Malaysia works to break the cycle of mother-to-child HIV transmission
By Steve Nettleton
KUALA LUMPUR / LANGKAWI, April 2007 – Puteri, 12, picks up a large orange tablet and drops it into her mouth. It takes two gulps of water before she manages to swallow it. She frowns, looking at the small dish in her hand containing three other pills of various shapes and colours.
Taking this medicine is not the favourite part of her daily routine, but Puteri (not her real name) knows they are there to make her feel better. She longs for the day she can put the pills behind her and transform her thin frame into one more like a healthy pre-teen.
“I dream of getting cured,” she says.
Women and children at risk
Puteri was born with HIV. Both of her parents died of AIDS-related illnesses when she was very young. She lived with her grandmother in the northern state of Kedah until December 2006, when her declining health required care too specialised and time-consuming for her grandmother, who also had to support Puteri’s two teenage sisters.
She then came to live at a special home in Kuala Lumpur for children affected by HIV and AIDS. It has been a difficult adjustment.
“I sometimes feel scared and anxious. I don’t know why,” says Puteri. “Sometimes I feel sad. I miss my parents, I miss my family.”
Education and ARVs prevent transmission
Like Puteri, most of the 14 boys and girls at this home have lost one or both parents to HIV/AIDS. Some have been abandoned. All have suffered one way or another from the disease.
By official estimates, at least 1,000 children in Malaysia have been infected with HIV, and AIDS groups believe there are at least hundreds more who are HIV-positive but have not been tested. Women account for a growing proportion of new HIV cases. Consequently, more children are being born with HIV.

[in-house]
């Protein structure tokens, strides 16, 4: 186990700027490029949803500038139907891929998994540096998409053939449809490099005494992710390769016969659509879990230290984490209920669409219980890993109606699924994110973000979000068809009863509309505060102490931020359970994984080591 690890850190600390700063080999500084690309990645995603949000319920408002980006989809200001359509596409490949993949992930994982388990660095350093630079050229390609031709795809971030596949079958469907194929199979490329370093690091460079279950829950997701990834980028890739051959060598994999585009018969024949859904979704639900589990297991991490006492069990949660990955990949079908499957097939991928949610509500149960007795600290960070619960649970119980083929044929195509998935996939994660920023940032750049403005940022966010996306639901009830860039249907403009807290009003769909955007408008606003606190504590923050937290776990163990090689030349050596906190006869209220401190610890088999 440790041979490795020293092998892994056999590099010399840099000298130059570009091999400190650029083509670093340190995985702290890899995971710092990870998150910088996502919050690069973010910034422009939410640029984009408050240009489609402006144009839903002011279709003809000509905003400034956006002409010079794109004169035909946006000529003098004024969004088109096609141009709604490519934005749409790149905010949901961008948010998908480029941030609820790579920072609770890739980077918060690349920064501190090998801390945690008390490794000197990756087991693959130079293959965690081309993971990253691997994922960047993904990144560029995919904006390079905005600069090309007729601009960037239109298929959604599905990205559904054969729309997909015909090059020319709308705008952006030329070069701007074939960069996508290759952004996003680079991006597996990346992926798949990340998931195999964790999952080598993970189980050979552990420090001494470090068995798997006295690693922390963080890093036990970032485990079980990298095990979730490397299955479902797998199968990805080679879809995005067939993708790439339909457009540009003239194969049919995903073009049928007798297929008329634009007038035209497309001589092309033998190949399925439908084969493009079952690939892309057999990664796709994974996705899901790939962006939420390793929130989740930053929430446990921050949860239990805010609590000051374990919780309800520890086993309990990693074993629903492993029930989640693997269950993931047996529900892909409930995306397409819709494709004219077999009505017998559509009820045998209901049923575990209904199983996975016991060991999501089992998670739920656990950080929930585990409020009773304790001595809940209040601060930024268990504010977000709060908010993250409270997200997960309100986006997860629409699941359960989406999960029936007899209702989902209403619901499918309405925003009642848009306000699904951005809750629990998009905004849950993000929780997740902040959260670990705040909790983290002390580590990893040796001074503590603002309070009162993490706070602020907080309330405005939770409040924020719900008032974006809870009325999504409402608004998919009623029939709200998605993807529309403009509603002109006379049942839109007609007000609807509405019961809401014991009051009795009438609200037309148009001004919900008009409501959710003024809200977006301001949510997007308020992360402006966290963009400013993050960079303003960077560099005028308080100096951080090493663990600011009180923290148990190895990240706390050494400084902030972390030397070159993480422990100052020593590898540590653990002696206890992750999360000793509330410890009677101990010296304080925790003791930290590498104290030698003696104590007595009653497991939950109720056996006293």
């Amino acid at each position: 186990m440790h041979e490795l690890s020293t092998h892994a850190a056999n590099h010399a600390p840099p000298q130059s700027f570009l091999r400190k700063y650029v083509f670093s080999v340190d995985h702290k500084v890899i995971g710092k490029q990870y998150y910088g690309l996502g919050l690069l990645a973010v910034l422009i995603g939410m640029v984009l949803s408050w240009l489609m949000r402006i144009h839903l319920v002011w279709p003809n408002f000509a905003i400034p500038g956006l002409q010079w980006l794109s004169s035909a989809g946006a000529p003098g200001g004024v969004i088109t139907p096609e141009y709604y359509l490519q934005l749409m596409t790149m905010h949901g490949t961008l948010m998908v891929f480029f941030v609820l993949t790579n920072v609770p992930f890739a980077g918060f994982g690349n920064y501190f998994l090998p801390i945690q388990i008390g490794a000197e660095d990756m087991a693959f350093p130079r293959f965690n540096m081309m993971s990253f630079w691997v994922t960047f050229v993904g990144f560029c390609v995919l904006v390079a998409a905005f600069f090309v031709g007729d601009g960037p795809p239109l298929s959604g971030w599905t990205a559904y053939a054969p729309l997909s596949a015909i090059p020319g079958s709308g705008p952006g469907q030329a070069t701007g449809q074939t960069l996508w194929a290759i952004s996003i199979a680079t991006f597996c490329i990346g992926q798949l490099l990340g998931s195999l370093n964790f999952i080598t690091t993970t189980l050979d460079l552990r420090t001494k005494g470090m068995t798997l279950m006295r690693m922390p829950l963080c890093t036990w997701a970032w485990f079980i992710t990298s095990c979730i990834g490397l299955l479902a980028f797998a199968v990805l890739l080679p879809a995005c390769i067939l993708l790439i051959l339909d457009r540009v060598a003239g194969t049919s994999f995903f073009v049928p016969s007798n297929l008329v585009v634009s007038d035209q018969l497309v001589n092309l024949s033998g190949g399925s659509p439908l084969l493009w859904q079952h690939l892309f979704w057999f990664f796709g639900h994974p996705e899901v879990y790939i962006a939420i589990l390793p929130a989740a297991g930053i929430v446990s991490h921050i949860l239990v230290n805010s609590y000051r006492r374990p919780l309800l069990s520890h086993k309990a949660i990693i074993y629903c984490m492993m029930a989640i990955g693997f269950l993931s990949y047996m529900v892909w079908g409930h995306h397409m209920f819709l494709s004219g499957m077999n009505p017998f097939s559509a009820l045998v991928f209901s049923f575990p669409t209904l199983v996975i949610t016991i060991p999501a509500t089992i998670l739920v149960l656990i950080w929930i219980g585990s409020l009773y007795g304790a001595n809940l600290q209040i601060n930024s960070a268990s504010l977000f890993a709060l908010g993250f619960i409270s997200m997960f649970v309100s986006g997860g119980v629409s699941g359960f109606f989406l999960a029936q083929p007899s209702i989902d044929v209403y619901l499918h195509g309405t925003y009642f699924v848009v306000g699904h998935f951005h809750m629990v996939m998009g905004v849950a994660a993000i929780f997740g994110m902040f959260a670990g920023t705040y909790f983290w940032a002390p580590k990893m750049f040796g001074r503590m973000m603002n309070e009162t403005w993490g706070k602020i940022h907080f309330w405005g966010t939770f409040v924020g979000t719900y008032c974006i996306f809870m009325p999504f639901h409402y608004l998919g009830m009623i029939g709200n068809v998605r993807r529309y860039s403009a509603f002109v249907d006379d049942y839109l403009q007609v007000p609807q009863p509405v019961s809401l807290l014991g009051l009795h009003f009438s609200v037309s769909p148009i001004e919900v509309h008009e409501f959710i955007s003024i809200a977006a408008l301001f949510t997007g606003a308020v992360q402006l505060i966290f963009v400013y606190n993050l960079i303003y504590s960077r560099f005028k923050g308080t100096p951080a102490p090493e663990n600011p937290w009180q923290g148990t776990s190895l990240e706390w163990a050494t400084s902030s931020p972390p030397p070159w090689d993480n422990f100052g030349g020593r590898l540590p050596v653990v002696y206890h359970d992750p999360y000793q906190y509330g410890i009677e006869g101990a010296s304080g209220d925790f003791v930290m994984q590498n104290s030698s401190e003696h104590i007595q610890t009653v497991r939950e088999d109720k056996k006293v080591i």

It’s an upward spiral that need not continue.
Malaysia has stepped up efforts to prevent HIV infection from mother to child. Under a program introduced by the Ministry of Health, pregnant women who visit government clinics are tested for HIV and those found positive are offered post-test counselling and anti-retroviral (ARV) treatment throughout their pregnancy.
Mothers who participate in the program receive free ARVs for life. Their newborn babies are also put on treatment and given regular tests for HIV.
‘Medicine to save my baby’
Siti (not her real name), a mother of five on the island of Langkawi, is hopeful the Government program has spared her children from HIV. Infected by her husband, who died in January, Siti only learned she had the virus once she was pregnant with her fourth child, now five years old.
“When I realised I was HIV positive and pregnant, I lost all sense of hope. I was afraid I was going to pass this virus to my baby,” says Siti. “But the medical team explained that they were going to give me medicine to save my baby. It was only after this that I started feeling happier with life, when I was told there was hope to prevent my unborn baby from getting HIV.”
With treatment, Siti’s baby was born free of the virus. Four years later, she again became pregnant with her youngest daughter. Now nine months old, the girl has also tested negative for HIV, but it won’t be until she is two years old that doctors can be certain she is not infected.
By providing more women like Siti access to treatment, UNICEF and the Malaysian Government hope that fewer children will have to grow up in special refuges, sparing them a childhood burdened by sickness and stigma.
Malaysia prevents mother-to-child transmission of HIV
Unite against AIDS
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